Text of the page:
Bonds: Where Are Yields At Now?

Bonds have not been particularly interesting for investors in the last 10 years as yields have touched historic lows, while equities have been experiencing strong returns. However, with greater market volatility in 2018 and a general trend of rate hikes by North American central banks, bonds may begin to look interesting again. 

Normally increases in interest rates will negatively affect bond prices resulting in a loss of capital for the bond fund investor. On the other hand, as the demand for bonds increases with the equity markets seeing uncertainty, funds flowing into bond funds can actually help lift bond prices and give bond investors some capital gains back and a higher overall yield makes it easier to justify owning the asset class. With an average yield to maturity for a broad-based bond fund around 3%, some investors would prefer these more certain returns if they are worried about another 2018 in the equity markets which has returned about -1.5% on the S&P 500 and -8% on the TSX year to date.   

This is not to suggest that the bull market for equities is over or even that rates are now on a definite long-term uptrend but the idea is that higher yields on bond funds are considerable for investors who are looking for alternatives with safer returns or even those re-evaluating their risk tolerance after recent market volatility. 

When comparing bond returns to returns of other asset classes we like to look at yield-to-maturity as it gives us a more accurate indication of the "total return" expected if bonds are held until maturity. This also takes into account expected increases or decreases in bond prices. Here’s a list of what bond ETFs are paying in terms of yield-to-maturity and coupon rates today:


The broad-based bond ETFs are highlighted in green to give an idea of what bond rates are looking like on average. One broad-based bond to point out is the U.S. Aggregate Bond Index ETF (CAD-hedged) - VBU which pays out about 3.6%, a bit more than its Canadian counterparts reflecting higher U.S. interest rates. Global bond funds are a good option for investors seeking higher bond yields and comfortable with a little bit more risk (highlighted in grey). 

In times of volatility, investors also turn to GICs and High-Interest Savings Accounts (HISAs) for protecting their funds while earning a return. See the chart below for a HISA, GIC and bond funds comparison, we also talk about this more in an upcoming issue of the ETF Update:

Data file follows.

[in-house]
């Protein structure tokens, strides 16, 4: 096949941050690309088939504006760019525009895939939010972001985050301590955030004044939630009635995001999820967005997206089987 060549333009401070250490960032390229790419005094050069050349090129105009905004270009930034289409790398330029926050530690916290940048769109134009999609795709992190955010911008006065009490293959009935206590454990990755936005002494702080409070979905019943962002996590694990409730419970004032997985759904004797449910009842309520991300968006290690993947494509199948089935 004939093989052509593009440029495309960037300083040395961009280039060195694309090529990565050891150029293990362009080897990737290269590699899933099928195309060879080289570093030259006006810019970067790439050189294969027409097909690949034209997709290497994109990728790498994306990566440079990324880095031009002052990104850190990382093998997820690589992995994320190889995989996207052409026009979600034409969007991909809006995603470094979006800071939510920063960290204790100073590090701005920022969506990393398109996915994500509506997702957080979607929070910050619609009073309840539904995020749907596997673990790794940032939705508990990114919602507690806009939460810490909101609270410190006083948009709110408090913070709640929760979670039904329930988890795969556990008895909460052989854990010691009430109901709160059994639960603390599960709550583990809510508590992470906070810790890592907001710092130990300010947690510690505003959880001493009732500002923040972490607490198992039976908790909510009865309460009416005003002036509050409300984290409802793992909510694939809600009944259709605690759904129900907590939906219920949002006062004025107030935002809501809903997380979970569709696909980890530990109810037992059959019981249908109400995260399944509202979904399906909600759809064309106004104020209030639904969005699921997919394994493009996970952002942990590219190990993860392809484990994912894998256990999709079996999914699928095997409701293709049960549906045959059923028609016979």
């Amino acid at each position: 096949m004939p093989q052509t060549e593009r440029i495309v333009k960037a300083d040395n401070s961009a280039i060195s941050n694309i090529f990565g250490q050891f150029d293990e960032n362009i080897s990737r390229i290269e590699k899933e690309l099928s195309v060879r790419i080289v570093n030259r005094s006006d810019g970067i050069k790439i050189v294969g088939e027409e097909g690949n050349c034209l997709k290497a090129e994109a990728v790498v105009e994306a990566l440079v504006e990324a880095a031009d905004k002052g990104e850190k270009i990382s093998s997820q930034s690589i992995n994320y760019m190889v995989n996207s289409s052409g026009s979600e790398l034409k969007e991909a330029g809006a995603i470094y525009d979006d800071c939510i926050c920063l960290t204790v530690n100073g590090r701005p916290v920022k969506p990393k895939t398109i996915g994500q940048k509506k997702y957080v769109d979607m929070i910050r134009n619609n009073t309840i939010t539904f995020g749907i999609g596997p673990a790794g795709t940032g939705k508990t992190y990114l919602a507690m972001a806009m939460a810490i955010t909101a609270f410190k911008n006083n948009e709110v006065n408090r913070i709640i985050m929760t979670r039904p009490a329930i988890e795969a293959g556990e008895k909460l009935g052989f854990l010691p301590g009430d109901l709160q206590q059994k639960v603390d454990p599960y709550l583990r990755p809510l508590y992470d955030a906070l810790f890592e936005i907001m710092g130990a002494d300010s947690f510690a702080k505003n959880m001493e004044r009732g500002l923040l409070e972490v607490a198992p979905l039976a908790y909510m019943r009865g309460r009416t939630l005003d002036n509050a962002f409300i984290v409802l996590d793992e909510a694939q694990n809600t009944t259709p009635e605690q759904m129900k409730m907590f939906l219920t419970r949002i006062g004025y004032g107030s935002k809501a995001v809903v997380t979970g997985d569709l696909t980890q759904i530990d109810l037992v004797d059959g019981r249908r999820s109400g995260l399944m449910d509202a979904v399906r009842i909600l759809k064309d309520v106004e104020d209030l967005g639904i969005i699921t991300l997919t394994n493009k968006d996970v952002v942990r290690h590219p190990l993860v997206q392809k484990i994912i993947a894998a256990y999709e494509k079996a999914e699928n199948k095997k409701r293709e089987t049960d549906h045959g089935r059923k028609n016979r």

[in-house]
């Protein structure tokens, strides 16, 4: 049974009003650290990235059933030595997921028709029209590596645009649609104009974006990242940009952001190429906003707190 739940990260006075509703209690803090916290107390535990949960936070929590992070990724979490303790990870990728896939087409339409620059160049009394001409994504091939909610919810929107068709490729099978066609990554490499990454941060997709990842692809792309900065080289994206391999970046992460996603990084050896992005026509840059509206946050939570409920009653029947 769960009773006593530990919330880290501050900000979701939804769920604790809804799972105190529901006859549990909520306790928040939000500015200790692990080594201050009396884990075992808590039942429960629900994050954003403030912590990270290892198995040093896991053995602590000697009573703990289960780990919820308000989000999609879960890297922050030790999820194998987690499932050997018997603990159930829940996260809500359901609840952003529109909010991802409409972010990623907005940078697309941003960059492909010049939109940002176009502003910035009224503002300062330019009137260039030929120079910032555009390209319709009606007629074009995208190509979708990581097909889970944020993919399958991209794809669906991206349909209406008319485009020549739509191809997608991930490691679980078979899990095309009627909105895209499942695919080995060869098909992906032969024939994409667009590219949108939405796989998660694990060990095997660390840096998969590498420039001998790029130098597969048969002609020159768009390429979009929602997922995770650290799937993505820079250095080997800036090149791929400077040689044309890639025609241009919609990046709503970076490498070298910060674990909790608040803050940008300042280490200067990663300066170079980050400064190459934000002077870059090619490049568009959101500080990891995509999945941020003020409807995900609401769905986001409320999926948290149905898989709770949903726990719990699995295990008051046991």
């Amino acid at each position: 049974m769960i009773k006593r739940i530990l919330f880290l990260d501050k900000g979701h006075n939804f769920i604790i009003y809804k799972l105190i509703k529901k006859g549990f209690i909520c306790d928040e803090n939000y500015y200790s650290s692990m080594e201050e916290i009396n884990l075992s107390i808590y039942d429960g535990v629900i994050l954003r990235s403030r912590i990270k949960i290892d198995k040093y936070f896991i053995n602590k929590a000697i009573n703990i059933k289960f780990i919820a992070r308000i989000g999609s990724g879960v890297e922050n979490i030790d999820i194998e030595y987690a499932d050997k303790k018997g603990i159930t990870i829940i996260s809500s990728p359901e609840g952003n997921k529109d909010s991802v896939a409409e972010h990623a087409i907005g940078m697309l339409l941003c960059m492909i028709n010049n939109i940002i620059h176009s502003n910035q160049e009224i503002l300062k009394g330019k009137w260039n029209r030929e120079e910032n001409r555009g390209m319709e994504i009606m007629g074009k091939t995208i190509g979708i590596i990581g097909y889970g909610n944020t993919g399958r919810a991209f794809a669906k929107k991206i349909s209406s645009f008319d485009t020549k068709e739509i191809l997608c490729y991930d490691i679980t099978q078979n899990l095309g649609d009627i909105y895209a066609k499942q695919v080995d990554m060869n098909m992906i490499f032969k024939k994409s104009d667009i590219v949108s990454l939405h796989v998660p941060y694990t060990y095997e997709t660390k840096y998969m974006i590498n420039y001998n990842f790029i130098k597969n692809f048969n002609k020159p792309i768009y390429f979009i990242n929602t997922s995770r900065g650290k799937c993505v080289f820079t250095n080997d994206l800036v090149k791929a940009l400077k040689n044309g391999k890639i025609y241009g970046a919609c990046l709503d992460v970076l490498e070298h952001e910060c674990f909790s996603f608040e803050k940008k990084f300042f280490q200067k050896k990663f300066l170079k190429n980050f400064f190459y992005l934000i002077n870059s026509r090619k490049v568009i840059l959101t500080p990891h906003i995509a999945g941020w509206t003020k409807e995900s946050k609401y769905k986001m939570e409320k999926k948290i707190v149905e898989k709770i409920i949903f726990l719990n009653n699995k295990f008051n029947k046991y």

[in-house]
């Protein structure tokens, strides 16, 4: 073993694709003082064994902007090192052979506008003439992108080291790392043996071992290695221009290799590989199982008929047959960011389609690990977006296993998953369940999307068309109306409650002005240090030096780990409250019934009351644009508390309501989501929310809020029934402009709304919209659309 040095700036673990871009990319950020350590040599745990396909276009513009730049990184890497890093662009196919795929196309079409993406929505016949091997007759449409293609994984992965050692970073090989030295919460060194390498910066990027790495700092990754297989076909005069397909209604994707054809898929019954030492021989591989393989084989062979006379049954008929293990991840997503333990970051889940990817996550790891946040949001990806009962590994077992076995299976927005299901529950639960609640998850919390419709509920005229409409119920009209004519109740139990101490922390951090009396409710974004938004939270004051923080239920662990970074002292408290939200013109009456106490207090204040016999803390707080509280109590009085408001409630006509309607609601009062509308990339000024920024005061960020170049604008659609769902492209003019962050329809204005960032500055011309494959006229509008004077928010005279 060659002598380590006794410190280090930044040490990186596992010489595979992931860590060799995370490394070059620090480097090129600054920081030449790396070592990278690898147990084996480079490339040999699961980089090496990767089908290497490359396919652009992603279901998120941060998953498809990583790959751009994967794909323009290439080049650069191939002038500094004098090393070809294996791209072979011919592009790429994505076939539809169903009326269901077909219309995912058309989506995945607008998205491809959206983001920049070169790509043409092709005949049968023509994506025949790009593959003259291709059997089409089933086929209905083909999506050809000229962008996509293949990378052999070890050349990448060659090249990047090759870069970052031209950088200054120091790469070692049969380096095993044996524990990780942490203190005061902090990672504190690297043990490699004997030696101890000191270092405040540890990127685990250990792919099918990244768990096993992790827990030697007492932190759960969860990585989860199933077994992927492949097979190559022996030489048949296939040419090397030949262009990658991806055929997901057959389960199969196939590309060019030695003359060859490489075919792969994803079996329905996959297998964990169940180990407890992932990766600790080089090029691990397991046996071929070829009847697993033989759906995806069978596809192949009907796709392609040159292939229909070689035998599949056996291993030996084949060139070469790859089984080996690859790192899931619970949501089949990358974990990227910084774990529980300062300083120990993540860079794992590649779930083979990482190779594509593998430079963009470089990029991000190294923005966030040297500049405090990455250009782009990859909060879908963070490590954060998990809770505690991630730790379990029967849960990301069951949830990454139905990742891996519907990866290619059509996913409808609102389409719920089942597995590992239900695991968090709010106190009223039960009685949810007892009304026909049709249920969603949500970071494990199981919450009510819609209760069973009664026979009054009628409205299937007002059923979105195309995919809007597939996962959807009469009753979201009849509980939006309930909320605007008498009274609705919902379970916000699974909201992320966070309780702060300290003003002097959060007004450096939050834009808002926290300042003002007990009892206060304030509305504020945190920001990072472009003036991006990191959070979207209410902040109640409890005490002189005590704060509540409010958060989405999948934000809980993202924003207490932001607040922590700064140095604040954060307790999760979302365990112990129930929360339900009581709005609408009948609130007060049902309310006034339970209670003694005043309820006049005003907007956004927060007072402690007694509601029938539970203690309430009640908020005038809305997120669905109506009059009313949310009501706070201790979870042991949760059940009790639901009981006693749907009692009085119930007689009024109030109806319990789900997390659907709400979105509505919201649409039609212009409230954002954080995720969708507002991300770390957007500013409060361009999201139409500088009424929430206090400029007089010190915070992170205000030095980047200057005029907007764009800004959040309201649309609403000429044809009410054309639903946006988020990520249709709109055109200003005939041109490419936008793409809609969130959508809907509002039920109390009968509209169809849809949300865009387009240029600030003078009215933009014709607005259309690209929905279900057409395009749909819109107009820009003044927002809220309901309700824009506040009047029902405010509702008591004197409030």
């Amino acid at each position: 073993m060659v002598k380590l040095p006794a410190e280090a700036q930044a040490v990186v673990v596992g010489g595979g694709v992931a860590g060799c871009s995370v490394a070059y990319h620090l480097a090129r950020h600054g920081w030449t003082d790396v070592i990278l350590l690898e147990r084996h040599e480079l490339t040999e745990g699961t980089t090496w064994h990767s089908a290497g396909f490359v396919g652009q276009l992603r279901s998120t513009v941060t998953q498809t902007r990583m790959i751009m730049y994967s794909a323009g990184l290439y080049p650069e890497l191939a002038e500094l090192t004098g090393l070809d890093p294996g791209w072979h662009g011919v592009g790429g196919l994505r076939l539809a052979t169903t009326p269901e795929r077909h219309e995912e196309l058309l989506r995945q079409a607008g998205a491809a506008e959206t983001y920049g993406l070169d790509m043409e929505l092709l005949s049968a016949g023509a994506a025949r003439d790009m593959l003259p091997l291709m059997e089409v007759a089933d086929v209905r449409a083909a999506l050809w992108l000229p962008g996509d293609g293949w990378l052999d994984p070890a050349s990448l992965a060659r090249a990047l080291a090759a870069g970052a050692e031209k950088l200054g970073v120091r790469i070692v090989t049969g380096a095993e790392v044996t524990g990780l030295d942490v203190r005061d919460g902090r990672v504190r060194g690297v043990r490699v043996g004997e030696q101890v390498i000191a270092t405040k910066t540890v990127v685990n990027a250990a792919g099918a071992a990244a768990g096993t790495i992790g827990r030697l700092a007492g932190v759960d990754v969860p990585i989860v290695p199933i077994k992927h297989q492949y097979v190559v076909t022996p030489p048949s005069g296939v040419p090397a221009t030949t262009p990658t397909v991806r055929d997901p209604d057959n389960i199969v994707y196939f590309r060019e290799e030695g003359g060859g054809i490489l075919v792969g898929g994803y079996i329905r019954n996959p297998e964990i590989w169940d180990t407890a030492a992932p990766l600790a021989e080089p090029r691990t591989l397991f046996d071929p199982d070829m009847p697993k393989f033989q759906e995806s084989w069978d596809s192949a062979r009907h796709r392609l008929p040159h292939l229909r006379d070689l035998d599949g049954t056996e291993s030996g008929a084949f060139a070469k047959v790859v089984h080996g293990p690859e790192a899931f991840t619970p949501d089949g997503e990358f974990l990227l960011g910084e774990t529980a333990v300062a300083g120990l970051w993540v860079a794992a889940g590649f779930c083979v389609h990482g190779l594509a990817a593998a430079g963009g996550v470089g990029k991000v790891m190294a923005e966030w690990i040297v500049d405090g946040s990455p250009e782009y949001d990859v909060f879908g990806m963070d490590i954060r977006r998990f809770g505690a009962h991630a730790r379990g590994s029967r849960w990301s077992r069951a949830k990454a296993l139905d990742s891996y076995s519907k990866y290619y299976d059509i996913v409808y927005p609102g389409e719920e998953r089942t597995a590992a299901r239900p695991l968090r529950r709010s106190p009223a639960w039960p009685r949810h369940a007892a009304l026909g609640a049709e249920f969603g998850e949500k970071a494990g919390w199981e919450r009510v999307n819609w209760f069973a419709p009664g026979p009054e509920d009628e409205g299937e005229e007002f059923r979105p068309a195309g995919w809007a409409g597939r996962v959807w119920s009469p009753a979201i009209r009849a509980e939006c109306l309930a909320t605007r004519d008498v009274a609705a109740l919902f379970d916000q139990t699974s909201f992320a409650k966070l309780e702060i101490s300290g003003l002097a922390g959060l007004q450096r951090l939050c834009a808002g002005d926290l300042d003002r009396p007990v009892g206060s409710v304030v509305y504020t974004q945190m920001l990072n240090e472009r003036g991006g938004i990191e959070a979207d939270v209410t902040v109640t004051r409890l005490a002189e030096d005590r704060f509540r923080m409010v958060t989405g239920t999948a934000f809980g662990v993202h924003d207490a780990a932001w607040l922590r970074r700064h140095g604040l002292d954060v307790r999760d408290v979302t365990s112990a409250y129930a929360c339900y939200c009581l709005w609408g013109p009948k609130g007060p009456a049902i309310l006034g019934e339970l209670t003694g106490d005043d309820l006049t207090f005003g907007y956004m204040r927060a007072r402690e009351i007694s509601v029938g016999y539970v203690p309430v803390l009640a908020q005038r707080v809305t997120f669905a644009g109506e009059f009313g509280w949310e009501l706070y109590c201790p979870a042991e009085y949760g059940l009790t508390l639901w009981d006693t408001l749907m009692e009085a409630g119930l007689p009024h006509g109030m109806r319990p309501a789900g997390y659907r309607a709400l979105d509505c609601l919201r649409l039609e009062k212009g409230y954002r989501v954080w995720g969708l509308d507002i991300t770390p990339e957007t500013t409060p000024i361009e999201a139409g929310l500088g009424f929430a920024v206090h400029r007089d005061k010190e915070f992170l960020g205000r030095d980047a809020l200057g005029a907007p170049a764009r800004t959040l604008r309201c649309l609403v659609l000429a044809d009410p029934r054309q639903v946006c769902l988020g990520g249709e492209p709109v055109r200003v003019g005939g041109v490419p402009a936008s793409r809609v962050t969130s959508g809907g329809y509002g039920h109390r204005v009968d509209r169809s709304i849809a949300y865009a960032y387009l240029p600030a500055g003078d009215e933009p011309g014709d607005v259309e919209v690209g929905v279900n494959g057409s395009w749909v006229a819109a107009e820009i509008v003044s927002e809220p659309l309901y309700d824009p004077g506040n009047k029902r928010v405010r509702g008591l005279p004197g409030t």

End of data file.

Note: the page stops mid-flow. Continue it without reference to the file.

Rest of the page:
In our view, bond funds still leave something to be desired. It is important to note that this is not a comment against holding fixed income, bonds will always have a place in a portfolio for stability and returns/income streams that are reliable. At the margins though, when you have arguably safer investment options in the form of GICs that offer competitive if not more attractive yields and broad-based equities offering more tax-efficient yields (the TSX currently yields 3.6%) that are higher with better return potential through the equity exposure itself, the case for being overly excited for bonds remains difficult even with marginally higher rates. 

As interest rates continue to rise, fixed-income products become a more attractive asset class compared to others. For more than three decades now, investors have taken the trend of declining interest rates for granted and it has been the underlying assumption in constructing a portfolio. If this upward trend in rates continues, investors should be ready for these underlying assumptions to change. While fixed income will likely still offer far more stability than equities and alternatives, that stability might come at a cost. 

For more research on ETFs and to read the upcoming piece on money market funds, high interest savings accounts and GICs, sign up to the ETF Update today.

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